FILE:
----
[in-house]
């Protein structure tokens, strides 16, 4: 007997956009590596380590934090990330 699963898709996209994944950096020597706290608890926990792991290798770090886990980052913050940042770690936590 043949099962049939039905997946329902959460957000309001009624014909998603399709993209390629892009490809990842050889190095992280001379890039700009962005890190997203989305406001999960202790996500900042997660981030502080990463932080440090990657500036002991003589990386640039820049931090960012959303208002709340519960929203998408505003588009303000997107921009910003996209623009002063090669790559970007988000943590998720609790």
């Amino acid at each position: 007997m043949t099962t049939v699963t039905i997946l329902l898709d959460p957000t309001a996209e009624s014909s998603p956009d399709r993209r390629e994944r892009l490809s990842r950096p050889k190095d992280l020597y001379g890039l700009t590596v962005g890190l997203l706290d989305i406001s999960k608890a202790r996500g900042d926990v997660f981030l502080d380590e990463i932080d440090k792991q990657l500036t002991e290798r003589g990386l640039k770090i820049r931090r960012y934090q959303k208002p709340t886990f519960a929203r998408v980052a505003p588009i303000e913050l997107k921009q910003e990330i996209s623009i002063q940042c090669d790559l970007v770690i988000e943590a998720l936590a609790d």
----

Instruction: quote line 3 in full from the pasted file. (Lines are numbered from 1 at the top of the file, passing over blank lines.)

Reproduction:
């Amino acid at each position: 007997m043949t099962t049939v699963t039905i997946l329902l898709d959460p957000t309001a996209e009624s014909s998603p956009d399709r993209r390629e994944r892009l490809s990842r950096p050889k190095d992280l020597y001379g890039l700009t590596v962005g890190l997203l706290d989305i406001s999960k608890a202790r996500g900042d926990v997660f981030l502080d380590e990463i932080d440090k792991q990657l500036t002991e290798r003589g990386l640039k770090i820049r931090r960012y934090q959303k208002p709340t886990f519960a929203r998408v980052a505003p588009i303000e913050l997107k921009q910003e990330i996209s623009i002063q940042c090669d790559l970007v770690i988000e943590a998720l936590a609790d």